Victory At Standing Rock: What You Need To Know

standing rock sioux tribe

Let's face it, 2016 has been one hellava crazy year. But despite all of the political chaos that dominated the headlines, 2016 looks to be ending on a high note (fingers crossed, there's still a few more weeks to go). The Standing Rock Indian Tribe have been involved in a lengthy protest that has ended with victory. Here's what you should know about the recent events, and why the good fight is not over. 

The Dakota Access Pipeline is a project proposed in 2014 that would carry 450,000 barrels of crude oil every day from North Dakota’s oil field 1,134 miles underground to Illinois, so it can be converted into usable fuel. It’s a $3.8 billion dollar project that would make it safer to transport oil rather than using trains, which could derail and explode. 

So what was the problem? 

#1. The proposed pipeline would have crossed Lake Oahe, which is the main source of drinking water for people of the Lakota, Dakota, and Nakota tribes. If a leak were to occur, their entire drinking supply would be contaminated. In fact, earlier drafts of the proposal had the pipeline crossing the Missouri River north of Bismark. However, it was rerouted due to complaints that the pipeline would threaten their drinking water. After an investigation by the U.S. Army Corp of Engineers confirmed that these complaints were valid, the pipeline was rerouted. So why was the same consideration not given for the Sioux people? Why did they have to protest for months on end to have their voices heard? Why did so many have to be arrested? Why did so many have to be beaten down?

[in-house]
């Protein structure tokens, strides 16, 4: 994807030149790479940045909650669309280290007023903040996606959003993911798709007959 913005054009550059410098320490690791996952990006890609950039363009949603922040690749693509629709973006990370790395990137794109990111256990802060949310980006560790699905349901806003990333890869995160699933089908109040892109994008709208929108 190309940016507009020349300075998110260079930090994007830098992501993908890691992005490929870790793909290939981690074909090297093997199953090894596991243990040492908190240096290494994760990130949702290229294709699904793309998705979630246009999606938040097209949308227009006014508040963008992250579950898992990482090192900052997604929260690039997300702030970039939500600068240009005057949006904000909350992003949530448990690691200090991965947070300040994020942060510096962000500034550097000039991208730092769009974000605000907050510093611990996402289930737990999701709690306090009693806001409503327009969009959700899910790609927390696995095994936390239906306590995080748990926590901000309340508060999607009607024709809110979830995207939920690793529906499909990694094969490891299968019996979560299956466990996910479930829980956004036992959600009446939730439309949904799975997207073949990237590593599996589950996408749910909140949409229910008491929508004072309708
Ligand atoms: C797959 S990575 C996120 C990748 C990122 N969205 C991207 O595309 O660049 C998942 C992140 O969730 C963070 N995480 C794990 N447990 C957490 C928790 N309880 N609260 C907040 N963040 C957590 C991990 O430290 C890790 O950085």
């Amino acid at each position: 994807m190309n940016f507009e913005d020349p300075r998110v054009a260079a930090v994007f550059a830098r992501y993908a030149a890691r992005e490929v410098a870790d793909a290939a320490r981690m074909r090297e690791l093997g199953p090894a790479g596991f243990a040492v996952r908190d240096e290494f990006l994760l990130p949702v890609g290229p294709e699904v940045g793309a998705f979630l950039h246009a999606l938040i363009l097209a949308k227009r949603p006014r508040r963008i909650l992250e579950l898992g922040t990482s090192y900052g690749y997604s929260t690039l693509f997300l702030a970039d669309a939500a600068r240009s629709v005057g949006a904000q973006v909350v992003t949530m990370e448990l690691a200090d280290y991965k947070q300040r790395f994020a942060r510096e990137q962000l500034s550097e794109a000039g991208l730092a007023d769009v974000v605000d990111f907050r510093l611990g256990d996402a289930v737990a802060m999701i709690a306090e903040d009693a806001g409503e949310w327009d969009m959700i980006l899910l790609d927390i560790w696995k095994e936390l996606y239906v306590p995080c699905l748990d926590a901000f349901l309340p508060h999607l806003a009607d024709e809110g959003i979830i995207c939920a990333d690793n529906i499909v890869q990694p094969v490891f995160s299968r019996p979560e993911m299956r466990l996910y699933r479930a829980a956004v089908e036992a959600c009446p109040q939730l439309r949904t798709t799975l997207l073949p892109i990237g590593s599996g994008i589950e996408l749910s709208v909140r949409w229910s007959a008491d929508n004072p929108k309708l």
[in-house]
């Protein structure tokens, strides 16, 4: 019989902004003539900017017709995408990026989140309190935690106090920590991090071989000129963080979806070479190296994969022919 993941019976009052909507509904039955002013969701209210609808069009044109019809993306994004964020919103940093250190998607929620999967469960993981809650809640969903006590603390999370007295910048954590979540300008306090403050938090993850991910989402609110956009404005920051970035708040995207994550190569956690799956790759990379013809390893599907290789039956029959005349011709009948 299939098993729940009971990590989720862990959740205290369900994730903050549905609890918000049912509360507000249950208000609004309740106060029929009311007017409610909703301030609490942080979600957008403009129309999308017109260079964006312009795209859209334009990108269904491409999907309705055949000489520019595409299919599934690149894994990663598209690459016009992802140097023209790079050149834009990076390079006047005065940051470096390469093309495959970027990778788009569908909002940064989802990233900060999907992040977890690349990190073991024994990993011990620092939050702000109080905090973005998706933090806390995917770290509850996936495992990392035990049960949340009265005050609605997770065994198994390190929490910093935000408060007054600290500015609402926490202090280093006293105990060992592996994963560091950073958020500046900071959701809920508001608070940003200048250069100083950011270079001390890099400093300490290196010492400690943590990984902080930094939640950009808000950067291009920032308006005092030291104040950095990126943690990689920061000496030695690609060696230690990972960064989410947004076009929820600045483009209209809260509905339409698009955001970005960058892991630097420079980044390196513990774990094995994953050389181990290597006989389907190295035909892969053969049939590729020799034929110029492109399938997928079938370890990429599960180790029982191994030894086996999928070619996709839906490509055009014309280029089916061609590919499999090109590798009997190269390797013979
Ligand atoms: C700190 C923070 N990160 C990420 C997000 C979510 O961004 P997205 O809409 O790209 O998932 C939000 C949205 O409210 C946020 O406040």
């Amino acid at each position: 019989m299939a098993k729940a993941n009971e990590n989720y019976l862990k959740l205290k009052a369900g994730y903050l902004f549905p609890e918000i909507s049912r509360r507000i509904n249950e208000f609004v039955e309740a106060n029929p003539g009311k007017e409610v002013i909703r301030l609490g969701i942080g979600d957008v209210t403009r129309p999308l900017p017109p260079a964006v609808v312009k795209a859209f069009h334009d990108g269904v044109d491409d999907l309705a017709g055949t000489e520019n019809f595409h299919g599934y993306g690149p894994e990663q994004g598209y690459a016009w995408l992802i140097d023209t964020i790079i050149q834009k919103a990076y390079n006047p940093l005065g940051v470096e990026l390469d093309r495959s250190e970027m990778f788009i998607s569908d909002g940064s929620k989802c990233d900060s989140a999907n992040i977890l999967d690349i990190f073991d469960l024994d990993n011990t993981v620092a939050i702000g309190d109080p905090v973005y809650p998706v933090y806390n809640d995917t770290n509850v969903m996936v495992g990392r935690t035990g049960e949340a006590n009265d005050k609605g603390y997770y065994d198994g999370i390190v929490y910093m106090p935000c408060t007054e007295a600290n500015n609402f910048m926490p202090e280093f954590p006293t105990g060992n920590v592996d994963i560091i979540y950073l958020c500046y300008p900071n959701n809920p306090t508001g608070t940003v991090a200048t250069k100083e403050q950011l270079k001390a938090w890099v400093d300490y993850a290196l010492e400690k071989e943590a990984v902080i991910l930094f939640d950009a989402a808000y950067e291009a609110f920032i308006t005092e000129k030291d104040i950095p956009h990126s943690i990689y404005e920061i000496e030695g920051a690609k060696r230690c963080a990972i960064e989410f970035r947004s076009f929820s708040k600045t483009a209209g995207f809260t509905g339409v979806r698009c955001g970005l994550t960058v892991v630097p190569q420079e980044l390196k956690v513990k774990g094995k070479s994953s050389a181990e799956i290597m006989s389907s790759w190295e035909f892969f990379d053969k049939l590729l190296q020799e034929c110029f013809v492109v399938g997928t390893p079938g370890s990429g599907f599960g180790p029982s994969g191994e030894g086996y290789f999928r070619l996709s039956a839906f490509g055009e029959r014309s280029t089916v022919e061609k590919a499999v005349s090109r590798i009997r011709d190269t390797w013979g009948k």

Carl Sack @northlandiguana

Carl Sack @northlandiguana

#2. The pipeline would have run through sacred land, literally unearthing remains of ancestors and destroying prayer ground. What right does the U.S. government have to destroy land that is not their own? Which brings us to…

#3.  The Fort Laramie Treaty of 1851 – this treaty, signed on September 17, 1851 between United States treaty commissioners and representatives of the Cheyenne, Sioux, Arapaho, Crow, Assiniboine, Mandan, Hidatsa, and Arikara nations is an agreement that the United States acknowledged that all the land covered by the treaty was Indian territory and did not claim any part of it. If it weren't for the protests, this agreement would have been ignored. Which gets us thinking - how many other things are being done by big oil and the government that is unjustified? 

On December 04, 2016 the unexpected happened

The protesters at Standing Rock were victorious. Jo-Ellen Darcy, the U.S. Army’s assistant secretary for civil works, had announced that her department would not be approving the easement required for construction of the Dakota Access Pipeline to continue. 

If it weren't for the moderate media attention that Standing Rock received, what would have been the outcome? There are native tribes all across the U.S. who are fighting against government development that will harm their sacred land. What about them? 

WikiComons: Pax Ahimsa Gethen 

WikiComons: Pax Ahimsa Gethen 

The fight isn't over yet 

There is still more to be done on behalf of the U.S. Army Corp of Engineers and the many interests behind the Dakota Pipeline Project. Furthermore, President-Elect Trump supports the original route for the pipeline. He owns stock in Energy Transfer Partners, so it wouldn't be a surprise if he overturned the decision. Only time will tell. 

You can make a difference

You can help their voices be heard. Donate to the Standing Rock Sioux, or contribute to the Sacred Stone Camp Legal Defense Fund.

Read more about how big government overlooked human interests and safety in Flint, Michigan and how you can help. 

copy by: gabriela garcia

images courtesy of: wikicommons and @northlandiguana